| Home  | About ScienceAsia  | Publication charge  | Advertise with us  | Subscription for printed version  | Contact us  
Editorial Board
Journal Policy
Instructions for Authors
Online submission
Author Login
Reviewer Login
Volume 47 Number 2
Volume 47 Number 1
Volume 46 Number 6
Volume 46 Number 5
Volume 46 Number 4
Volume 46 Number 3
Earlier issues
Volume 46 Number 6 Volume 47 Number 1

previous article next article

Research articles

ScienceAsia 46 (2020): 650-656 |doi: 10.2306/scienceasia1513-1874.2020.067


In vitro biological activities of clove essential oil formulations against Microsporum gallinae ATCC 90749


Jareerat Aiemsaarda,b,*, Chuchat Kamollerda, Prawit Butudoma, Kanlaya Worawonga, Eakachai Thongkhama

 
ABSTRACT:     Avian dermatophytosis is a disease caused by Microsporum gallinae. The disease can cause economic loss in farmed chickens. We investigated the antifungal activity of clove essential oil (CO) against M. gallinae ATCC 90749. The main components of CO were identified by GC-MS, eugenol (98.87%) and trans-caryophyllene (1.13%) were found. The antioxidant activity of CO was determined by DPPH assay, the antioxidation index (AI) ranged from 86.55?0.77 to 92.37?0.25%, which was significantly higher than vitamin E and BHT (p < 0.05). The antifungal activity was determined by broth microdilution method and time-kill kinetics assay. The minimum inhibitory concentration (MIC) and the minimum fungicidal concentration (MFC) of CO against M. gallinae were 0.005 and 0.01% v/v, respectively. Time-kill assay showed that the antifungal activity of CO was dose and time-dependent. The time taken to reduce the number of viable M. gallinae by more than 99.99% was 15 min and 3 h for 2 and 1% v/v CO, respectively. Ointments and cream formulations containing CO were tested for antifungal activity using time-kill kinetics assay. Both the 2 and 4% w/w formulations of the CO ointments and creams reduced the number of viable M. gallinae by more than 99.999% within 15 min. The results of this study show that CO has the potential to be developed as a drug for treating fungal skin diseases in poultry. Further studies on the stability and efficacy of these CO formulations in vivo are needed.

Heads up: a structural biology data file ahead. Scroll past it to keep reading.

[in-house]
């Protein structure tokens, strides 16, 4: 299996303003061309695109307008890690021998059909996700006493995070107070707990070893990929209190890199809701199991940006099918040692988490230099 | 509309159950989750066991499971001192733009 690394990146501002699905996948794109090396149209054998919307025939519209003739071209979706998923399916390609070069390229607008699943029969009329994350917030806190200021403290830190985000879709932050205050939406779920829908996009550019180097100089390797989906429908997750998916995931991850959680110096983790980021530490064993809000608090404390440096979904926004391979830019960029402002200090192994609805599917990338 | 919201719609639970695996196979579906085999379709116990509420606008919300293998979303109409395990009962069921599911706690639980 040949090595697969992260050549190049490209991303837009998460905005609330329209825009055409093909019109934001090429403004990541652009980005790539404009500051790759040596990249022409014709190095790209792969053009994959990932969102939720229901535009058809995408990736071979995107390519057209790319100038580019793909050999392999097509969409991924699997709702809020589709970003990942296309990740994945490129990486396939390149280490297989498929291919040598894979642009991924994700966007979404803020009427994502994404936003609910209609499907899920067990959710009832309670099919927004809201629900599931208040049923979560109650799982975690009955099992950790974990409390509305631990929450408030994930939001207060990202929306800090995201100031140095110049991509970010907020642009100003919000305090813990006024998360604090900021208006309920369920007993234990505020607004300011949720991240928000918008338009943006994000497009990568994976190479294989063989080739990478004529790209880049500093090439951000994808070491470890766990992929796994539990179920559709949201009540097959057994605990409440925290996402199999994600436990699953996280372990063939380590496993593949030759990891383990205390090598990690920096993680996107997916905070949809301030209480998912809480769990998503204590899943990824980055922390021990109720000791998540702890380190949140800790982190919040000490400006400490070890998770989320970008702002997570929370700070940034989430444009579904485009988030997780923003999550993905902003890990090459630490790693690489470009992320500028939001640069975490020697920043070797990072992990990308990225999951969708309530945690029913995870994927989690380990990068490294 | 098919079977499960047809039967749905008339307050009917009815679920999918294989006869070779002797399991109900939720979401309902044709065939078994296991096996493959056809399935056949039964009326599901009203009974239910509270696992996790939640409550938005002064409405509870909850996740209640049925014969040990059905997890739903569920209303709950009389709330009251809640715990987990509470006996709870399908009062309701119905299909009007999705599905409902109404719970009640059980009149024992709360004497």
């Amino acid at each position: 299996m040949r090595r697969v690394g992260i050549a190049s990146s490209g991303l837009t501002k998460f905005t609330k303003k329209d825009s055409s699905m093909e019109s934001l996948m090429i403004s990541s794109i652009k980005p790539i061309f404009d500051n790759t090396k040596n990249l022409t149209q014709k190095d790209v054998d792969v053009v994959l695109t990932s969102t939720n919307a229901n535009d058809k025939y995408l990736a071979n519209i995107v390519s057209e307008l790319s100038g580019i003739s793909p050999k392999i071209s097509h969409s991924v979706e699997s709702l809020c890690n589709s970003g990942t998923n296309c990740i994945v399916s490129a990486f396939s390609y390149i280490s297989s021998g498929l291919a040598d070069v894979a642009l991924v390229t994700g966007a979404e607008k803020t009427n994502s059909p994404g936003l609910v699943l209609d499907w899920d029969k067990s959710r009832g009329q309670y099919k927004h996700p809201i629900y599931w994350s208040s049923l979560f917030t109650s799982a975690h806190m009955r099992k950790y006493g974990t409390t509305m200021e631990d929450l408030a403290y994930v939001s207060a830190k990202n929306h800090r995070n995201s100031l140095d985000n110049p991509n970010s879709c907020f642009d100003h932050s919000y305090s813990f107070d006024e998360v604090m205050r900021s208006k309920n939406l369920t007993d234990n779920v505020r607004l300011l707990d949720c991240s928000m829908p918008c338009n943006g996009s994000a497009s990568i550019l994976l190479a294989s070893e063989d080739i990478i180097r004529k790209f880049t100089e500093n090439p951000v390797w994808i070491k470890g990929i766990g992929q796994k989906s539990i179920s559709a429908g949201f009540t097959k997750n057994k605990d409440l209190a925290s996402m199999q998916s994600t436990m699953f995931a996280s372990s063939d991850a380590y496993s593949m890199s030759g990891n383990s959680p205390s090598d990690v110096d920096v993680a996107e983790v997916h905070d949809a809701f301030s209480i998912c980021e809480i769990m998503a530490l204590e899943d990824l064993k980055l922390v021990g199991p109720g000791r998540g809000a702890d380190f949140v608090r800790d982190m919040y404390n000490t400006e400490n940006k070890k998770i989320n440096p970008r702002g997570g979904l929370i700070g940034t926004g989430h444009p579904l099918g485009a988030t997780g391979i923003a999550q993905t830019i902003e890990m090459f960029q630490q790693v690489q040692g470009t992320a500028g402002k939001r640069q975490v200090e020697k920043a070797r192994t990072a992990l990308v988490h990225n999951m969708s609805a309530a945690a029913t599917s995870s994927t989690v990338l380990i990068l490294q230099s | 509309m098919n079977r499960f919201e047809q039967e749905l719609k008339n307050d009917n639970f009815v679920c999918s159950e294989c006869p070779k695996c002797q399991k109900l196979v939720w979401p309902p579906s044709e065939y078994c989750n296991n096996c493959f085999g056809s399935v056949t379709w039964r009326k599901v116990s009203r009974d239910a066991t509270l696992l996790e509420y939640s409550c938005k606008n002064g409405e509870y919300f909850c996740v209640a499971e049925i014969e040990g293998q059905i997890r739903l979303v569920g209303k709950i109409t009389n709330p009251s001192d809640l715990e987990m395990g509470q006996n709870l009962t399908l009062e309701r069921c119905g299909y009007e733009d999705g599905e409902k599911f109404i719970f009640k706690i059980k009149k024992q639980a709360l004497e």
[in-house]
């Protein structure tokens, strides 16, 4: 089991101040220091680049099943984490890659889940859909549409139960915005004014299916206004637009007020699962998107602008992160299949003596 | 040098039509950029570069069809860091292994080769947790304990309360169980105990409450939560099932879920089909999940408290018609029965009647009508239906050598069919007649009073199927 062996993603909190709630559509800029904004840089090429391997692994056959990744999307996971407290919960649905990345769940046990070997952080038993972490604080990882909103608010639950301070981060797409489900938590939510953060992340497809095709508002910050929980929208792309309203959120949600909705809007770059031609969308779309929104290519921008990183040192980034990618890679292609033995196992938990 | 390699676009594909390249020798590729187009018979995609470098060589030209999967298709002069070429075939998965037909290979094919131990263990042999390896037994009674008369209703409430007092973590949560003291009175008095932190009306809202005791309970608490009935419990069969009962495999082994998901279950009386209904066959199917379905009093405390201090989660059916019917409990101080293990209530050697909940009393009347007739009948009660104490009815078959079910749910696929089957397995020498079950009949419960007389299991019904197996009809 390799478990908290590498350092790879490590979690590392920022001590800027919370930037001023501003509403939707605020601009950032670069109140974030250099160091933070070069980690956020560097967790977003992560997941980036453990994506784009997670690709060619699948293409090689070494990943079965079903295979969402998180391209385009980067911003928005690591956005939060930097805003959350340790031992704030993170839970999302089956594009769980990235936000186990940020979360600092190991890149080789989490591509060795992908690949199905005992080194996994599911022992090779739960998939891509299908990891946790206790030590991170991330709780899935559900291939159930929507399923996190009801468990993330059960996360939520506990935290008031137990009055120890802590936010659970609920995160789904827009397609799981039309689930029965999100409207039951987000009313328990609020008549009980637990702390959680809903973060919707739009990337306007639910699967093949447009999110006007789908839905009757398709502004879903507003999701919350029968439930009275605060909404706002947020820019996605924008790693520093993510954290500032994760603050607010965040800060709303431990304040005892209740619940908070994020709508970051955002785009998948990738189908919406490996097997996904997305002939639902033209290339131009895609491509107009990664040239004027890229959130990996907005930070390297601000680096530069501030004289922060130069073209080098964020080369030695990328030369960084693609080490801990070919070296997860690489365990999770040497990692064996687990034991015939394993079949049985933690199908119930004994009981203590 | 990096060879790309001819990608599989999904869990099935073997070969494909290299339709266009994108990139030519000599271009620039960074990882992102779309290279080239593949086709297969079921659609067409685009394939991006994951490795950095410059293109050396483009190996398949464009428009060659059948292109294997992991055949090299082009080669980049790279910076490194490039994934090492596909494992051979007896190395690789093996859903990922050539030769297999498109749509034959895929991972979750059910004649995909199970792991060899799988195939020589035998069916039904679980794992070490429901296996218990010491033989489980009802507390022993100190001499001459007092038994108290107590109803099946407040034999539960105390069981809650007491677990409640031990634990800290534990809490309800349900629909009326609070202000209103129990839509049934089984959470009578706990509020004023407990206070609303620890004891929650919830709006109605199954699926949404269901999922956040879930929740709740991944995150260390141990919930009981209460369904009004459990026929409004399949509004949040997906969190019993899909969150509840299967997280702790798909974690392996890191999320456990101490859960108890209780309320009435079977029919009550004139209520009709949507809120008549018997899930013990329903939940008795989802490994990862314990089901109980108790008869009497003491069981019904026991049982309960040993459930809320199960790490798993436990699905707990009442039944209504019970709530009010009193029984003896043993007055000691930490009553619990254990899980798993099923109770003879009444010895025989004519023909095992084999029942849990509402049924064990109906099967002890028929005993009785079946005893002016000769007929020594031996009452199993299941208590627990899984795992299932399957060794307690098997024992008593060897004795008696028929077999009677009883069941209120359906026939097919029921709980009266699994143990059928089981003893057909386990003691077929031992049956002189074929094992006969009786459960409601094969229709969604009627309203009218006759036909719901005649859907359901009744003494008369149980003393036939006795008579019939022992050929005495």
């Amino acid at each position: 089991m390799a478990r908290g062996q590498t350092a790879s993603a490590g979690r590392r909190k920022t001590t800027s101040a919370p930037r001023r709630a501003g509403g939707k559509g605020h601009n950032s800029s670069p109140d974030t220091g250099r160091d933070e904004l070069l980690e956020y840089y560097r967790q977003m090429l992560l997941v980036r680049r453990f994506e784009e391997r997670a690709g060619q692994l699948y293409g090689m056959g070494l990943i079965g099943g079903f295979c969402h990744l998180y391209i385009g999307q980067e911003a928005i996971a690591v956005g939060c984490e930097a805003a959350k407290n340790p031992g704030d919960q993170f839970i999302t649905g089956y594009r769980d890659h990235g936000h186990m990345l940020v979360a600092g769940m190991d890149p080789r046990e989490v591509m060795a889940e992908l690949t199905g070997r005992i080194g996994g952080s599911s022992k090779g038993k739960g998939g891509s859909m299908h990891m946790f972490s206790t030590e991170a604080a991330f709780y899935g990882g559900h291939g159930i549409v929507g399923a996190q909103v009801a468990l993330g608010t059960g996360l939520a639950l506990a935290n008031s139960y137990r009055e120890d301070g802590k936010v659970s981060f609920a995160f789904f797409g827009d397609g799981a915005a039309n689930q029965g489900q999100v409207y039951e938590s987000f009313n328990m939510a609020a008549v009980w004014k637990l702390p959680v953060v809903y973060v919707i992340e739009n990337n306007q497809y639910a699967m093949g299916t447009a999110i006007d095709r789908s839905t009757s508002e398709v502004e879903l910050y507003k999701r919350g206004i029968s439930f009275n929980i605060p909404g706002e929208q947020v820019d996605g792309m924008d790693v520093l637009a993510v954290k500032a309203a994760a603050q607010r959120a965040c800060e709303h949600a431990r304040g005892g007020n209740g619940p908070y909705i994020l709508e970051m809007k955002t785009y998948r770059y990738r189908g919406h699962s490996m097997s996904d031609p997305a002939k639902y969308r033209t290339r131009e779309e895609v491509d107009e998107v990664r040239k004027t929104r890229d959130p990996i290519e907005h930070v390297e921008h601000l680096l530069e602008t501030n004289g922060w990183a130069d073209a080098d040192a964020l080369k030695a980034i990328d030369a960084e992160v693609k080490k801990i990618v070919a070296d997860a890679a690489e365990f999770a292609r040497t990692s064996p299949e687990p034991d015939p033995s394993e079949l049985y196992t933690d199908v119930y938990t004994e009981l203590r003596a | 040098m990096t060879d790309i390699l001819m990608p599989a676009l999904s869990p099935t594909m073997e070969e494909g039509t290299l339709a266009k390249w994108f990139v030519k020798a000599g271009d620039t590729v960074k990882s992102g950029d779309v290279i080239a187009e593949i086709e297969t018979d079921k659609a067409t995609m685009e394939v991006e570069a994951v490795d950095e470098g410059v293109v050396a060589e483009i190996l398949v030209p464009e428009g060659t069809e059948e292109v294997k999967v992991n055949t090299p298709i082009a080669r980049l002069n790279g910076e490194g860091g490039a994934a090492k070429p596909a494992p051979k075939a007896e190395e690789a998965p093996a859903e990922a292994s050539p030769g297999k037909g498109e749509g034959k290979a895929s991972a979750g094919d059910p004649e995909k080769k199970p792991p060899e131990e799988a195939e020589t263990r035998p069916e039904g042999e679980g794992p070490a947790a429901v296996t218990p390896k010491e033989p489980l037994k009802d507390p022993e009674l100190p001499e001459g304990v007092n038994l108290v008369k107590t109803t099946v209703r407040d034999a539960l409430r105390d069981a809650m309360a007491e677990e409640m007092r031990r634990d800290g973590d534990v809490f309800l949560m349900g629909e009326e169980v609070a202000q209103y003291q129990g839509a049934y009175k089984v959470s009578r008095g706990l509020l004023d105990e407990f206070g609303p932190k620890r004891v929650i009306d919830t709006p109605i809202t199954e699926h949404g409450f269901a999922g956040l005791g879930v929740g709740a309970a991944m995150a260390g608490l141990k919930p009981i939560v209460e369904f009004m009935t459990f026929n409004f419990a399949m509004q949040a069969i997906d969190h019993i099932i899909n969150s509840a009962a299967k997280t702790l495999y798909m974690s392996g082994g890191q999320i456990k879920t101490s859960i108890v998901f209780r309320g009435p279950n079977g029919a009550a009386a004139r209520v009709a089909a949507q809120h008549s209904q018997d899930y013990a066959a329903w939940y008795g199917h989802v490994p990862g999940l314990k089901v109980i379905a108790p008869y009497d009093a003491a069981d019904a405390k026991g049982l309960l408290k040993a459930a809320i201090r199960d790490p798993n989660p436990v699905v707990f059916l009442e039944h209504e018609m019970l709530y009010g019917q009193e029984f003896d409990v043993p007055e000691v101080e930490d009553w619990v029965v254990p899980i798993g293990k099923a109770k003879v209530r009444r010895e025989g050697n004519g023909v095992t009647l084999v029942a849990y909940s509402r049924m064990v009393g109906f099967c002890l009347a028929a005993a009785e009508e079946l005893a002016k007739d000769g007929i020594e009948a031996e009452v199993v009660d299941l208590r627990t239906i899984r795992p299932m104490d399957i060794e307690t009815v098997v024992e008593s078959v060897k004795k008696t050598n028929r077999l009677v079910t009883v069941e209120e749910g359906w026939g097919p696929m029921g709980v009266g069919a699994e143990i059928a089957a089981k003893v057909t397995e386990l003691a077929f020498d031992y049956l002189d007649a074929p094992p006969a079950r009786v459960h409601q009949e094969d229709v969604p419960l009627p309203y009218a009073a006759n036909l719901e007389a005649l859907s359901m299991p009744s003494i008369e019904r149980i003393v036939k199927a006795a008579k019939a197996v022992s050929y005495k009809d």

Download PDF

34 Downloads 483 Views


a Faculty of Veterinary Medicine, Khon Kaen University, Khon Kaen 40002 Thailand
b Biofilm Research Group, Khon Kaen University, Khon Kaen 40002 Thailand

* Corresponding author, E-mail: jaraim@kku.ac.th

Received 10 Feb 2020, Accepted 11 Jul 2020